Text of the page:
Record number of company credit ratings are on the cusp of ‘fallen angel’ downgrades
As benchmark interest rates in the U.S. rise and the pace of corporate earnings growth slows, Moody’s Investors Service warned Friday that an unprecedented number of corporate credit ratings could be added to the “junk” pile.
Moody’s said the dollar value of U.S. corporate bonds outstanding rated at its lowest investment-grade rung of Baa rose to a record $2.83 trillion in the third quarter, topping the $2.62 trillion in single-A corporate bonds and the $629 billion in outstanding bonds rated Aa or higher.
Within the Baa rung, the dollar amount of bonds rated Baa 3—Moody’s lowest investment-grade rating—ballooned by 140% from the fourth quarter of 2007 to a record $705 billion in 2018’s third quarter. Read more about Moody’s ratings.
‘At a minimum, the FOMC should take every precaution with its ongoing firming of monetary policy so as to not risk a slowdown by domestic expenditures that is capable of shrinking profits by enough to significantly boost corporate debt repayment problems.’
Perhaps more significantly, Baa 3-grade corporate debt outstanding reached an “unprecedented” 56.8% of speculative-grade, or “junk,” high-yield corporate bonds outstanding. By comparison, the ratio of outstanding Baa 3-rated bonds to high-yield bonds was 32.5% before the 2008-2009 financial crisis, 36.9% before the 2001 recession and 22.2% before the 1990-1991 downturn.
“All else the same, investment-grade bonds rated Baa 3 are at the greatest risk of incurring a fallen-angel downgrade,” John Lonski, chief economist at Moody’s Capital Markets Research wrote in a note to clients. “Fallen angel” refers to a bond that is downgraded to junk from investment-grade.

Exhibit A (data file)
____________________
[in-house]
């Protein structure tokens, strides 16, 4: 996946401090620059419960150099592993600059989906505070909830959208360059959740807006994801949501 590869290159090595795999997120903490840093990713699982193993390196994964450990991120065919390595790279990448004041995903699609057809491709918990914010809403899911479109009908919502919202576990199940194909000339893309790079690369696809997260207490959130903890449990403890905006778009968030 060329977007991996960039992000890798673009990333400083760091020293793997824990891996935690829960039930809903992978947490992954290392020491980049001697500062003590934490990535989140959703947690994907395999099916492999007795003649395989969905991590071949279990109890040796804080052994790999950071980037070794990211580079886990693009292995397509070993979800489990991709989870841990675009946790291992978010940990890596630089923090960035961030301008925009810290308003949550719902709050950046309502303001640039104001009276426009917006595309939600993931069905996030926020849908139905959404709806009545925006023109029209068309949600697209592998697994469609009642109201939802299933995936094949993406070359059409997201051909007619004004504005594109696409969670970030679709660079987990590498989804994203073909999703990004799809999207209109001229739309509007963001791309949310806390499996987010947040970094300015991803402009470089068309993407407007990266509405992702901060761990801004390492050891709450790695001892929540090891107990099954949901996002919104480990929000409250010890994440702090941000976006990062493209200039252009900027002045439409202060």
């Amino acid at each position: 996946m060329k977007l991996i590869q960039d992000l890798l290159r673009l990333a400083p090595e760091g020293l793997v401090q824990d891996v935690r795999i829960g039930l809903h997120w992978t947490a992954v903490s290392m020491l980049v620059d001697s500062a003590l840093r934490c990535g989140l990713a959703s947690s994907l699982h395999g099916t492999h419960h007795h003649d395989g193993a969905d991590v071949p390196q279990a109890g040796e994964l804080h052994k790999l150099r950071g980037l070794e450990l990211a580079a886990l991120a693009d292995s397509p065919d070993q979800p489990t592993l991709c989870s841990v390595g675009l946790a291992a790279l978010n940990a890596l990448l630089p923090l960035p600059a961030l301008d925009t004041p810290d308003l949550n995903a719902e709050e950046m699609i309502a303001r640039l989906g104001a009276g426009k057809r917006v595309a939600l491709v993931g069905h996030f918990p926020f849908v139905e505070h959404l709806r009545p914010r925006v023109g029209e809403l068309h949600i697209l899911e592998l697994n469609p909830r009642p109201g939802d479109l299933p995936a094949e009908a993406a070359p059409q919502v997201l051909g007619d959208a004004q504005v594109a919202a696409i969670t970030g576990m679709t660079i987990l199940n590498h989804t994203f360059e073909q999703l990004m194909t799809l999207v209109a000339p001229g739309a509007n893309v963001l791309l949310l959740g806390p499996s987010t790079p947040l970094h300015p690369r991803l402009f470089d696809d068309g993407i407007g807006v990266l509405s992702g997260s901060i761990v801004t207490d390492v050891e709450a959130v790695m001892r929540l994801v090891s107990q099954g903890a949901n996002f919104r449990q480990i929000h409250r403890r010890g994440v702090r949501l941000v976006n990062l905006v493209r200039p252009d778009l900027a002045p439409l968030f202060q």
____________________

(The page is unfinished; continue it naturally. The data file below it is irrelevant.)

“Thus, from the perspective of dollar amounts outstanding, the U.S. investment-grade corporate-bond market is now riskier than it was before each recession since 1981 and possibly all prior downturns through the late 1940s,” Lonski said.
To reflect that risk, the yield on composite long-term Baa industrial company bonds rose to 202 basis points (2.02 percentage points) above comparable yields on Treasury notes on Nov 14. See Bond Report.
“Greater uncertainty surround the sustainability of corporate earnings growth has adversely affected the performance of medium- and lower-grade bonds,” Lonski wrote. “Not since September 2016 has the long-term Baa industrial spread remained above 200 basis points on a recurring basis.”
High-yield bonds were hit even harder recently, amid concerns over a potential surge in supply as shrinking corporate earnings lead to a jump in fallen-angel downgrades. The spread over Treasurys of a composite speculative-grade bond yield jumped to 415 basis points on Nov. 14 from 371 basis points a week earlier.
Continued interest-rates increases by the Federal Reserve’s Federal Open Market Committee (FOMC), the Fed’s rate-setting arm, could increase credit risks by slowing corporate investment and reducing earnings growth.
“The combination of a sudden expansion of outstanding high-yield bonds and a fast rising default rate could swell Baa and high-yield corporate credit spreads. In all likelihood, systemic liquidity would be greatly diminished and a credit crunch would ensue,” Lonski said. “At a minimum, the FOMC should take every precaution with its ongoing firming of monetary policy so as to not risk a slowdown by domestic expenditures that is capable of shrinking profits by enough to significantly boost corporate debt repayment problems.”
Based on consensus analyst earnings estimates of companies in the S&P 500 index SPX, +0.42% compiled by FactSet, year-over-year earnings-per-share growth may have just peaked. With about 93% of the S&P 500 companies reporting third-quarter results, EPS rose 25.8% from a year ago, following 25.2% growth in the second quarter and 25.0% growth in the first quarter.
For the fourth quarter, the FactSet consensus forecast is for growth to slow to 13.8%.
Meanwhile, the FOMC is widely expected to raise its target for overnight interest rates by 25 basis when it concludes its two-day policy meeting Dec. 19.
“In summary, the now record high ratio of Baa 3 bonds outstanding to high-yield bonds outstanding warns of a potentially very disruptive surge in fallen-angel downgrades once the next deep and prolonged contraction by profits arrives,” Moody’s said.